Published on June 20th, 2014 | by Michaela Buckley2
I like experiments
“Sure, I don’t mind needles…”
It’s how every story of a downward spiral starts,and it is also how the story of Vince began one day 2 years ago.
“Don’t talk or we’ll feed you to the Karkians…” Yuen Kong said, leader of the Red Arrow triad, controlling family of Hong Kong and shrewd owner of the Lucky Money club in the downtown Market.
Somehow a rather average, leather-clad punk had wound his way into the underworld, standing like a stiffened mannequin in the presence of the most powerful man in Hong Kong, but unlike any other sad, destitute junkie, the discovery of a malignant tumour forced his hand. But Vince was different, he had a deal with Kong. Become his guinea pig and be set for life and he was, for a little while.
“Tumor shmoomer” – Vince
Multiple Nano augmented transcriptions tore into his body, yet somehow he looked completely fine, creating an artificial respite to the impending death – but with a cost. With each treatment the drugs and genetic imprints rewrote his brain, leaving him a husk, a worn-out shadow of a man found drinking or scrounging at the Lucky Money bar. He was even there that fateful day in Hong Kong Market.
Isaac was tending the bar as usual when a guy he’d never seen before walked up to him, later Isaac recalled that throughout his time there he didn’t ask for a drink at the bar, “He started talking to a few of the regulars, but it was kinda late, they were all pretty pissed by then, he didn’t even ask for a drink at the bar”. After disturbing some of the patrons and rearranging some of the furniture he approached the bar, “I’m not sure what he wanted but he was talking about how UNATCO runs the joint over in New York City, started dissing Hong Kong, I asked him if he would like anything, he just went right around back and took off without even asking for a drink at the bar”.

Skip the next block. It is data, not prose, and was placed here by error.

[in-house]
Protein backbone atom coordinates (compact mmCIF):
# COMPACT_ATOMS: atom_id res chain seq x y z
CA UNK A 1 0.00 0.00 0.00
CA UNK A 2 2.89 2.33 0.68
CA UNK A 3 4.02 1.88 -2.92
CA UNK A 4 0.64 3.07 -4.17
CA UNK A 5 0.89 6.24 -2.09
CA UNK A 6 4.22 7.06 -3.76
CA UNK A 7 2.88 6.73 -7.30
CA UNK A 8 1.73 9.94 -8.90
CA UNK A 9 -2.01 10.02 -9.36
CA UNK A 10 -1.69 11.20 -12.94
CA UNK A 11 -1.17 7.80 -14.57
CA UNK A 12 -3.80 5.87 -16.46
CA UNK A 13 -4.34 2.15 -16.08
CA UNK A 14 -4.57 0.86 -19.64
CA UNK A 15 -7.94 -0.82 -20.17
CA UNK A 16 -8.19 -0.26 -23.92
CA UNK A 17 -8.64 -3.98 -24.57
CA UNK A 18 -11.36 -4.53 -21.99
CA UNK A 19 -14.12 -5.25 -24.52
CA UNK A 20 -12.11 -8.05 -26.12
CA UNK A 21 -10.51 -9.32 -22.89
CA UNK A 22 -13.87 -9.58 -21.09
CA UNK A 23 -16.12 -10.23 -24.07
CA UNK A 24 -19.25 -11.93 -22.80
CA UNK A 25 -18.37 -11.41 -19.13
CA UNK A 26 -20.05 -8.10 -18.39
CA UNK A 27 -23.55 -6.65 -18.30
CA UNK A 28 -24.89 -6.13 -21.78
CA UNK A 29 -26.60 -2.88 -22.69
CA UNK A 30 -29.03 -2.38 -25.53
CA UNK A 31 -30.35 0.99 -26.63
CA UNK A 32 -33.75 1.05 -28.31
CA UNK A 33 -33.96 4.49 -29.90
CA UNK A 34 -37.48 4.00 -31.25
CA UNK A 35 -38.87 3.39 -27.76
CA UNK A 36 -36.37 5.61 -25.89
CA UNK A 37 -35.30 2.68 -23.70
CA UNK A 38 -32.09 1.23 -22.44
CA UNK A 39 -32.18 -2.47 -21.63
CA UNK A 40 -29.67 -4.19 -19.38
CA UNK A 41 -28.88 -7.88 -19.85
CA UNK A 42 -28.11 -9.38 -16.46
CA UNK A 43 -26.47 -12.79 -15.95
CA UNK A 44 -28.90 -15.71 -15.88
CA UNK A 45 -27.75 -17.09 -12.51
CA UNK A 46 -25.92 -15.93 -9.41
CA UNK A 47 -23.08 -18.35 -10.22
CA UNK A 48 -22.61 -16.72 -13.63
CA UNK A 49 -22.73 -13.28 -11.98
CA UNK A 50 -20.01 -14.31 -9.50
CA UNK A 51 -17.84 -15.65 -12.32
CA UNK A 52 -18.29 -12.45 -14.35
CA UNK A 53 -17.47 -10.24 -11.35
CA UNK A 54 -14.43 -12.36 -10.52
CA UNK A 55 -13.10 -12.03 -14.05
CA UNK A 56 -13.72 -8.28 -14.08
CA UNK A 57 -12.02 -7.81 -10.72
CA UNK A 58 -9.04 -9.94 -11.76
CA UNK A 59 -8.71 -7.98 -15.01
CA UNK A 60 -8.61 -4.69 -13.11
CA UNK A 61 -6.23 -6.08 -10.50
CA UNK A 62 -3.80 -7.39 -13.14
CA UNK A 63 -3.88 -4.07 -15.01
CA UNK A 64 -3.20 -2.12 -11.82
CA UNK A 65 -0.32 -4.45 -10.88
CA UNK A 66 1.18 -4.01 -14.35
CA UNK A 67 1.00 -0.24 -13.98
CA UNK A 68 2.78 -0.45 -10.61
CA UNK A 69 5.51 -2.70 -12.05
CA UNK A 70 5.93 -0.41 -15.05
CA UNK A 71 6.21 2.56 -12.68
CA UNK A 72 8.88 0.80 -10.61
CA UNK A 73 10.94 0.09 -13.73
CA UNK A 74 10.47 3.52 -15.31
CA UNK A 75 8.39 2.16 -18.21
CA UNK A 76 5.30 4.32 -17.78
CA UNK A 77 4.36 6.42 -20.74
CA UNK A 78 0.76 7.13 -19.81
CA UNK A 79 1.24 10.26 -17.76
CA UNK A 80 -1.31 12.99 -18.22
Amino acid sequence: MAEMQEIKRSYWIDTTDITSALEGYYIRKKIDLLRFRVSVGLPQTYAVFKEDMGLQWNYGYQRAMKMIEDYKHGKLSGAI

“Experiments… I like experiments.” – Vince
Eyewitness accounts described what happened next as “somewhat shocking” and “the most scared I have been awake” or even “I didn’t even notice”, not long after the unusual man entered the staff area a number of mechanised cyborgs burst in and began to open fire without discrimination at the patrons. The chaos consumed the club and gave way to what has become known as the greatest disaster since the 2044 Olympic massacre, dozens injured and many more left traumatised from the sound of weak stomached people screaming at the sight of blood.
In the ensuing bedlam no-one had time to see Vince as he finished up the dregs of his beer, perhaps it was because he always kept to himself or maybe because they were running for their very lives, he was entirely unaware of the mania metres away and never thought that in mere seconds his life would be snuffed out.
He wasn’t found until the violence and dust had come to a stop, a bullet embedded in his torso, no longer able to fight the disease festering inside. Dead.
He was a gift to science, a gift to us all. And now he is gone. No longer will we be graced with his insightful observations of the cruel world that he inhabited, or sudden inimitable declarations of love for the simpler things in life.
God rest your soul buddy, I hope “that’ll do the trick” for you in heaven.